Truncate Logs for SQL Server 2008


I had previously posted how to Truncate Logs for SQL Server 2005. Unfortunately, this method does not work in SQL Server 2008. The reason is because the “WITH TRUNCATE_ONLY” command is no longer in SQL 2008. Assuming you run in full recovery mode, the new script to do this is:

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USE [{DatabaseName}]
GO
ALTER DATABASE [{DatabaseName}] SET RECOVERY SIMPLE
GO
DBCC SHRINKFILE({TransactionLogLogicalName})
GO
ALTER DATABASE [{DatabaseName}] SET RECOVERY FULL
GO

Simply setting the database mode into simple recovery mode performs the actual truncation but the file is not shrunk by that. DBCC SHRINKFILE will take care of that second step. And don’t forget to put it back into full recovery mode at the end!!

-Shane



IndyTechFest registration is now open!


IndyTechFest registration is now open! This year there is a limit of 500 registrations (I believe last year’s was like 400 and it was booked up within just a couple weeks). So I strongly encourage you to register sooner rather than later!

There is a great lineup of speakers and sessions at this year’s IndyTechFest! Some of the speakers I have seen speak before include Paul Hacker, Larry Clarkin, Michael Eaton, Arie Jones, Tom Pizzato, Dan Rigsby, and Bill Steele. There are many other great speakers that I know or have heard of. This should be an excellent event and one that is worth a good long drive to get to!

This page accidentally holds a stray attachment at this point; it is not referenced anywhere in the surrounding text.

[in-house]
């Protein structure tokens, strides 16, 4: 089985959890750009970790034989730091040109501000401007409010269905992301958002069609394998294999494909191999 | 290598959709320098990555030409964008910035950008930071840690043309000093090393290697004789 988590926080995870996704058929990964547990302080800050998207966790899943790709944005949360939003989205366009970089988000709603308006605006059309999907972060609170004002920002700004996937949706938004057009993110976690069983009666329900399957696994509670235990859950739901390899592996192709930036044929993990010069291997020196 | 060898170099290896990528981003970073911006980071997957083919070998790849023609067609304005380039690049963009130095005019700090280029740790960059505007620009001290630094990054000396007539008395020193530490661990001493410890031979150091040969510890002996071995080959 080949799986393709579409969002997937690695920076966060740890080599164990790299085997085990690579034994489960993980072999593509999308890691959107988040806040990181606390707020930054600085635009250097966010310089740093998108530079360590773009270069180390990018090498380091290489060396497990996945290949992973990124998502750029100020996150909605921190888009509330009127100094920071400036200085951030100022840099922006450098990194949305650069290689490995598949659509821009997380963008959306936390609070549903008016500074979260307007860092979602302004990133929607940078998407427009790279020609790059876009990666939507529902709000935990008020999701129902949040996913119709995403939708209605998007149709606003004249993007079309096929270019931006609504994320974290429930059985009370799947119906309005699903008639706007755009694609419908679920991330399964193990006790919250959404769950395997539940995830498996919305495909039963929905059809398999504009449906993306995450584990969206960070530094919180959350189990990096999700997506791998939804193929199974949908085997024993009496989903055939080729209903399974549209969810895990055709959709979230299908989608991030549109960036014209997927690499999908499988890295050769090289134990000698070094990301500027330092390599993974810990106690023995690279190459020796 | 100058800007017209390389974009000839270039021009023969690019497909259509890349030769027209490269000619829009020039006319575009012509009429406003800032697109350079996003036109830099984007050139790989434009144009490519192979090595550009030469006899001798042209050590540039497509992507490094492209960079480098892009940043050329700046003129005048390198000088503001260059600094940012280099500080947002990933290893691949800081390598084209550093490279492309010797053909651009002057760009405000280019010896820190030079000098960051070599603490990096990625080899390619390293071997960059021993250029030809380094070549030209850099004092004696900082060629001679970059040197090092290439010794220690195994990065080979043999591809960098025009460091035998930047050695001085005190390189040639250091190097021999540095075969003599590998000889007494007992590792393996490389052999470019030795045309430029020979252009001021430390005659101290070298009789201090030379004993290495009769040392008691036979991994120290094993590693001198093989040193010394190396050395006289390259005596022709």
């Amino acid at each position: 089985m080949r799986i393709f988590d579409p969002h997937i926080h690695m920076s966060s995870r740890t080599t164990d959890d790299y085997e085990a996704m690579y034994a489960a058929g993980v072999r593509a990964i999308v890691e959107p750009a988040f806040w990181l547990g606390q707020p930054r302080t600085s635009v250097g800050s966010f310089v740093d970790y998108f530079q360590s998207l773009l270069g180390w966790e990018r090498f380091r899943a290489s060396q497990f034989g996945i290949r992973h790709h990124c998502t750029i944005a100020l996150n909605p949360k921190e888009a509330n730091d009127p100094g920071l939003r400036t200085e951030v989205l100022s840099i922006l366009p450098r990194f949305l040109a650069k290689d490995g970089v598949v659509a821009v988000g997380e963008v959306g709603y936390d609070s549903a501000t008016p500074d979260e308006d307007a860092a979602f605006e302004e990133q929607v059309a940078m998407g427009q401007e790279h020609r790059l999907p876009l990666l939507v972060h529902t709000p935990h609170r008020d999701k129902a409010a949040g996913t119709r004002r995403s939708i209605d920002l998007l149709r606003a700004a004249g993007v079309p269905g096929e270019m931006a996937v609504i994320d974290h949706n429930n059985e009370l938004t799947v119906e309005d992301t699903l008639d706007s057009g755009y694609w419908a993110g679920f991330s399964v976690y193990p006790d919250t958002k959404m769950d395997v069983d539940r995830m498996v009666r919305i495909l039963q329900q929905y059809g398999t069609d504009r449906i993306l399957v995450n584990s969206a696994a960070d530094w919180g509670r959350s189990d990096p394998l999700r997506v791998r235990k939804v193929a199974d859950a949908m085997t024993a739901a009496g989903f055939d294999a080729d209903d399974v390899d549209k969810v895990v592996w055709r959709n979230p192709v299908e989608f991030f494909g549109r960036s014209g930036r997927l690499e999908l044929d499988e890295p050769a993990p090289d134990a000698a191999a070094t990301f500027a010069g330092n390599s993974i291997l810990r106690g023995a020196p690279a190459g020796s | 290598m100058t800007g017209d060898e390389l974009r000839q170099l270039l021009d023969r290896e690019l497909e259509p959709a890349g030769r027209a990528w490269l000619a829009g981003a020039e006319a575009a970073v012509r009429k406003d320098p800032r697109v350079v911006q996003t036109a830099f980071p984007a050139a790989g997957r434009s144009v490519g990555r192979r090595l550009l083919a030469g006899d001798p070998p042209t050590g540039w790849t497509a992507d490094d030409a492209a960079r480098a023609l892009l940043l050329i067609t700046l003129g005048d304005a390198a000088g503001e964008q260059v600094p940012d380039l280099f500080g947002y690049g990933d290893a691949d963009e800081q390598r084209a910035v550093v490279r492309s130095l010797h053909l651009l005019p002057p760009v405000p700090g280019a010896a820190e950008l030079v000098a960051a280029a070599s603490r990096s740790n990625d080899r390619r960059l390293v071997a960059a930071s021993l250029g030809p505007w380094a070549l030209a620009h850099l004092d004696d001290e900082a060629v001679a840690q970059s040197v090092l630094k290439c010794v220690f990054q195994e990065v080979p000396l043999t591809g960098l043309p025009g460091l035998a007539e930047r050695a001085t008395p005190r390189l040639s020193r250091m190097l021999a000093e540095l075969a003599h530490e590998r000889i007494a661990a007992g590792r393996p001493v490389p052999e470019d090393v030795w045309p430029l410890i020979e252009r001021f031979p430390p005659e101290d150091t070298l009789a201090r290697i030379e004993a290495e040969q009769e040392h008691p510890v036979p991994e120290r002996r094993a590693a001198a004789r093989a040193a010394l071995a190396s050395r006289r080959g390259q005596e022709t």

Some of the sessions that I’m really looking forwards to include Test Driven Development (TDD) w/ VS 2008, Tips and Tricks for the New C#, Tips and Tricks for the New VB .NET, Duplexing WCF in the Enterprise, and Virtualization of SQL Server. There are many other sessions that I’m going to hope to get to but alas, with it being a one-day event, I doubt I’ll get to most of the ones I really want to see. :P

Props to the people who worked hard to make this event possible, including Brad Jones, Dave Leininger, John Magnabosco, Mark McClellan, and Bob Walker, as well as all of the support of the local user groups to help drive the event!

Just as I was wrapping this post up, I received a phone call. Apparently as of 1pm (1 hour after registration opened), nearly HALF of all available registration slots were filled! If you read this post and have not registered, go register NOW and don’t wait or you’ll be left out!



Indy Invades CinArc!!